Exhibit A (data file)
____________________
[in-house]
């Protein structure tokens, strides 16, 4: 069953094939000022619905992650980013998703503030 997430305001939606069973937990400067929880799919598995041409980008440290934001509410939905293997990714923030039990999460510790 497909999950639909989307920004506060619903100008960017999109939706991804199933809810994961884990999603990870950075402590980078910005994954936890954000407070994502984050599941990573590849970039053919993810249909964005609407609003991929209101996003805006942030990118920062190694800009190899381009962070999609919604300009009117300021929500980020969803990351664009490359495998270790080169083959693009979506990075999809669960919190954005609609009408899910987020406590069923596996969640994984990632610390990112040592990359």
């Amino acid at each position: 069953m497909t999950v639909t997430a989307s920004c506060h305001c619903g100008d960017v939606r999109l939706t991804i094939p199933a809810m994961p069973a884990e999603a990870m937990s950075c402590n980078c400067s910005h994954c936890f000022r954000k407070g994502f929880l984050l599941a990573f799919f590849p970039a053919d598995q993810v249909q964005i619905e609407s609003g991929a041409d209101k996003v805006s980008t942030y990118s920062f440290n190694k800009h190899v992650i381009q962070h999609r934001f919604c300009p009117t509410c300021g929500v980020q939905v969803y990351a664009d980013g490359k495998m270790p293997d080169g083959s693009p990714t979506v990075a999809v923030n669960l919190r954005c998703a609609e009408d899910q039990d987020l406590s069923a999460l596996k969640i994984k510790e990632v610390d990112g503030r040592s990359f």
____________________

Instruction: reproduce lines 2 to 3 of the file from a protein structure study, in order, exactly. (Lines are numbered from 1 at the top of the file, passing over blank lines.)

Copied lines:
């Protein structure tokens, strides 16, 4: 069953094939000022619905992650980013998703503030 997430305001939606069973937990400067929880799919598995041409980008440290934001509410939905293997990714923030039990999460510790 497909999950639909989307920004506060619903100008960017999109939706991804199933809810994961884990999603990870950075402590980078910005994954936890954000407070994502984050599941990573590849970039053919993810249909964005609407609003991929209101996003805006942030990118920062190694800009190899381009962070999609919604300009009117300021929500980020969803990351664009490359495998270790080169083959693009979506990075999809669960919190954005609609009408899910987020406590069923596996969640994984990632610390990112040592990359």
């Amino acid at each position: 069953m497909t999950v639909t997430a989307s920004c506060h305001c619903g100008d960017v939606r999109l939706t991804i094939p199933a809810m994961p069973a884990e999603a990870m937990s950075c402590n980078c400067s910005h994954c936890f000022r954000k407070g994502f929880l984050l599941a990573f799919f590849p970039a053919d598995q993810v249909q964005i619905e609407s609003g991929a041409d209101k996003v805006s980008t942030y990118s920062f440290n190694k800009h190899v992650i381009q962070h999609r934001f919604c300009p009117t509410c300021g929500v980020q939905v969803y990351a664009d980013g490359k495998m270790p293997d080169g083959s693009p990714t979506v990075a999809v923030n669960l919190r954005c998703a609609e009408d899910q039990d987020l406590s069923a999460l596996k969640i994984k510790e990632v610390d990112g503030r040592s990359f």